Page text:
If an employer allows conditions to continue at your workplace that you feel are intentionally offensive, intimidating or unhealthy, it may be a violation of Title VII of the 1964 Civil Rights Act.
As reported by the Denver Post, by allowing a hostile work environment to continue since 2014, a Thornton Plains, Colorado, commercial contracting company will be paying two employees $82,500 to settle their Title VII discrimination lawsuit. At McConnell Law, P.C., we understand the stressful and sometimes unhealthy conditions that a hostile workplace may cause workers to endure. Our legal team remains highly focused on protecting workers from unfair and illegal workplace situations.
The Thornton Plains contractor agreed to the $82.5K settlement based on the accusations of the two employees who reported their treatment was highly offensive and based on their Latino ethnicity. Racially insulting comments and slurs were not uncommon at the employer’s work locations.
Along with other Latino workers, the employees’ work assignments were also in unhealthy environments such as sewers and confined spaces with high concentrations of toxic fumes. These types of assignments were reserved for the Latino workers and not assigned to white employees equally qualified for the work.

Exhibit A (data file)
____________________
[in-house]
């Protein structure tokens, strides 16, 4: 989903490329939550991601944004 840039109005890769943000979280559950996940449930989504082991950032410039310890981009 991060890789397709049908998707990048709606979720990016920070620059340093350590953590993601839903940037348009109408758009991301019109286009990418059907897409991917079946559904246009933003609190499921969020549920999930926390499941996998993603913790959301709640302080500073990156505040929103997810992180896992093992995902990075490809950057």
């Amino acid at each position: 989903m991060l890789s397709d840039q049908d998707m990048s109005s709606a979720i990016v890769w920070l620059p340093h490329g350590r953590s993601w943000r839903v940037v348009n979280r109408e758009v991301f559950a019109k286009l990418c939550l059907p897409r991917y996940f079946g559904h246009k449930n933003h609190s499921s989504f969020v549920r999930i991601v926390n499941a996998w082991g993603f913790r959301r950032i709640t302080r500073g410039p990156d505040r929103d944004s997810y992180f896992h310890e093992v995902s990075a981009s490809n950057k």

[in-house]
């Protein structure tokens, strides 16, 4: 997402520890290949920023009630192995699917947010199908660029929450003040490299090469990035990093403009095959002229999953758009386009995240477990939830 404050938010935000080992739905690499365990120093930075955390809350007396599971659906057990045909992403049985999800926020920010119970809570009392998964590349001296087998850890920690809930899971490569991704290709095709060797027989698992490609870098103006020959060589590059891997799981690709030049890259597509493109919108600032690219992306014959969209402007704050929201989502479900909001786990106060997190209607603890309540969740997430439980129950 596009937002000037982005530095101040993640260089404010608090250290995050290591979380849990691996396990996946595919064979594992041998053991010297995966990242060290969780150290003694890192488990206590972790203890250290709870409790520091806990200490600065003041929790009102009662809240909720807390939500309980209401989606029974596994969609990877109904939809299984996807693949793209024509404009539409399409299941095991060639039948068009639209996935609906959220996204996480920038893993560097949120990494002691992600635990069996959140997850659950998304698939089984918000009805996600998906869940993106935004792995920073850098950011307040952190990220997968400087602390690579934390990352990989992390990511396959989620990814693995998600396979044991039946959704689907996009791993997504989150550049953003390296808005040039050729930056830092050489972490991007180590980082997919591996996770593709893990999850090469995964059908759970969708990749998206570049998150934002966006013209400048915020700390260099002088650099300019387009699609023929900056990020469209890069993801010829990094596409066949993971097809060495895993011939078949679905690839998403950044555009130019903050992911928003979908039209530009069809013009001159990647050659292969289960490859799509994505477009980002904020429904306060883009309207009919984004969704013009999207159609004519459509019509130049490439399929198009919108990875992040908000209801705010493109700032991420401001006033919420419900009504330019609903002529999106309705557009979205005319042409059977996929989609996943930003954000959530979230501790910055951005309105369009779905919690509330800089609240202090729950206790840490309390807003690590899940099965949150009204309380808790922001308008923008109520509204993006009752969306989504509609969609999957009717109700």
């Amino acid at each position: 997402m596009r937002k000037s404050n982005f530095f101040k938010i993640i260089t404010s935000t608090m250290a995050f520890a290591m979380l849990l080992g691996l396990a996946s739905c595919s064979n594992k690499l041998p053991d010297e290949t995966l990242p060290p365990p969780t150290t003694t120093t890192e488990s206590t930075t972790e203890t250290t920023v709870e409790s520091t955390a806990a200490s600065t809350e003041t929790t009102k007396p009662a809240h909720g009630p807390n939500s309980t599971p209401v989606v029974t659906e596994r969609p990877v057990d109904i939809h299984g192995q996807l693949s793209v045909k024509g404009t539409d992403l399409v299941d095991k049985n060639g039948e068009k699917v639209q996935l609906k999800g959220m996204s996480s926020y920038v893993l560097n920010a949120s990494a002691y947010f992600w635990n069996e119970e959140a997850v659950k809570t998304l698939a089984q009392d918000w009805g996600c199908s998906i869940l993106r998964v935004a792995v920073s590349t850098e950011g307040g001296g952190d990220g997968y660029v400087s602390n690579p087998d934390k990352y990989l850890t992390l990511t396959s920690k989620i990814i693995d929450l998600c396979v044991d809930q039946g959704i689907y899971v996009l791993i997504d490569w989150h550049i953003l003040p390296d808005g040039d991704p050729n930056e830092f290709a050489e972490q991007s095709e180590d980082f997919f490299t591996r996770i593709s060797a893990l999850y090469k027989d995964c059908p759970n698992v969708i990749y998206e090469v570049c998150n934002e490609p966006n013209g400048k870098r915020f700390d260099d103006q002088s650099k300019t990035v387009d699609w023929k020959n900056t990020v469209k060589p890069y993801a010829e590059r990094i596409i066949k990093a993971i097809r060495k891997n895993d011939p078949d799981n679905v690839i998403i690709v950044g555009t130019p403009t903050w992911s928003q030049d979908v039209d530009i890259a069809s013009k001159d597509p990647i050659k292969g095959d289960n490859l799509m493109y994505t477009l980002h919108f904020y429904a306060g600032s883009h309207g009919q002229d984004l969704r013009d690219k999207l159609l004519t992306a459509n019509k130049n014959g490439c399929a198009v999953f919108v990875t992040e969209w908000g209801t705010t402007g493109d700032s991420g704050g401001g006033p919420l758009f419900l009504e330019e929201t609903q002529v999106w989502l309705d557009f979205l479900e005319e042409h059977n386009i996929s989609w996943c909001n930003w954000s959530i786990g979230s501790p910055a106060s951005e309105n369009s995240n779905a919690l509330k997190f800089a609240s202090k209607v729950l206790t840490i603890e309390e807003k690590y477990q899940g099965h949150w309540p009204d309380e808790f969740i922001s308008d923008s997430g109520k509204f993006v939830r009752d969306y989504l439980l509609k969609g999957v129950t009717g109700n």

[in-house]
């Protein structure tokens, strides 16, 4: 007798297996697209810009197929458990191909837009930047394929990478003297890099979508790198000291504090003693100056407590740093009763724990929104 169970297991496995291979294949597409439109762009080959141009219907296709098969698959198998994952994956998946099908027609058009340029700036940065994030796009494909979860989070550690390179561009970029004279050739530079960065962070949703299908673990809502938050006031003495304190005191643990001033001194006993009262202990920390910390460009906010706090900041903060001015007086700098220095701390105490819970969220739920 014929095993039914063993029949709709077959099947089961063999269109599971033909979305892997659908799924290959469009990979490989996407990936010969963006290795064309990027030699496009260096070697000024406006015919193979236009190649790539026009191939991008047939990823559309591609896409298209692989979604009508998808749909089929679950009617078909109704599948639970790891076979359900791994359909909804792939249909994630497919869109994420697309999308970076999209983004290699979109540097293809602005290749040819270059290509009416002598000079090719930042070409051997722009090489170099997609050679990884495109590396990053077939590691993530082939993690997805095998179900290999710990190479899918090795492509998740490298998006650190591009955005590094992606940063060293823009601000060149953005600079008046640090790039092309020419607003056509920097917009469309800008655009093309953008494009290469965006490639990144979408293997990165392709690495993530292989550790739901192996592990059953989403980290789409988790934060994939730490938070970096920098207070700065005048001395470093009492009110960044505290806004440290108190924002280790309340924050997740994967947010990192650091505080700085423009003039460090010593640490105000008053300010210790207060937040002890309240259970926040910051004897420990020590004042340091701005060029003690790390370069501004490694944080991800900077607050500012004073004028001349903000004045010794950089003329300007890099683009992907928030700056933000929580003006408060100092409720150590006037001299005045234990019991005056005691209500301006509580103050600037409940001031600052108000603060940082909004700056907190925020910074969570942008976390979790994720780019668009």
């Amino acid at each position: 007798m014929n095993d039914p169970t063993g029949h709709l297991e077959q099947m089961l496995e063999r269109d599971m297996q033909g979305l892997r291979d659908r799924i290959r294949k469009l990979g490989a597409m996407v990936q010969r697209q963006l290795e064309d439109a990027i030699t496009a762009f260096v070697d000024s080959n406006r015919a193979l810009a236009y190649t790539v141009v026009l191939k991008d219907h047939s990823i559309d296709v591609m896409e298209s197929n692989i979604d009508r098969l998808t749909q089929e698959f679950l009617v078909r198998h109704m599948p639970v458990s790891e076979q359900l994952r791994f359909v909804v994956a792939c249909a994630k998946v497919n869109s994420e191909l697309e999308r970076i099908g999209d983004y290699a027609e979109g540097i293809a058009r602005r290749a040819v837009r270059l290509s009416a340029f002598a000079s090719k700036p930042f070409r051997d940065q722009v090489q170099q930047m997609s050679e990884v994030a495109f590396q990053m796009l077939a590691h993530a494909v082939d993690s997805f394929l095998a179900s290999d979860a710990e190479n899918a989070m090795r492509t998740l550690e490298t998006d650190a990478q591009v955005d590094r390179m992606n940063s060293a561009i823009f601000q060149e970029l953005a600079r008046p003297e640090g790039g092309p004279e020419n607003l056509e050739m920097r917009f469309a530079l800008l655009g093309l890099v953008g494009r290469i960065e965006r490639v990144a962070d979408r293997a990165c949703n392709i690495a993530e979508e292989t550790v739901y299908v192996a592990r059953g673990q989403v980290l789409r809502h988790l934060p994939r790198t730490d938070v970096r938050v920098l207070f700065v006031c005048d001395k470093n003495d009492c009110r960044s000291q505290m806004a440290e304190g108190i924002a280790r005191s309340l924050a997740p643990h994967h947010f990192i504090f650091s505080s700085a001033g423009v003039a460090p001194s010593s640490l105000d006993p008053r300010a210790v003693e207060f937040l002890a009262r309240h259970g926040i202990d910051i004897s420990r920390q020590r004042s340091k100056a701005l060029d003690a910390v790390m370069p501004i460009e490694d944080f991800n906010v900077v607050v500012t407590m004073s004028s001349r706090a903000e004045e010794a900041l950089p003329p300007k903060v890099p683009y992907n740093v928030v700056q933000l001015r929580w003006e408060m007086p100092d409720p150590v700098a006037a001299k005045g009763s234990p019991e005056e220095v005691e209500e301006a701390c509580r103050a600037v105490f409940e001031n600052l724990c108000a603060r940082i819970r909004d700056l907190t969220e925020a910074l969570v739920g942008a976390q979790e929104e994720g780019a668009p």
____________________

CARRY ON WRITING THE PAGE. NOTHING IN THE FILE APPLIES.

One of the two workers filed a complaint with OSHA regarding the work areas in which toxic gases such as carbon monoxide were present. Although citations were issued based on the unhealthy work conditions, the contractor falsified internal records to state that OSHA found no worker safety issues. The company also fired the employee in retaliation for making the complaint. By failing to maintain accurate records of the complaint and for the retaliatory termination, the company violated two additional Title VII provisions.
Our workplace discrimination page provides a list of some of the Title VII violations that may reflect a hostile environment.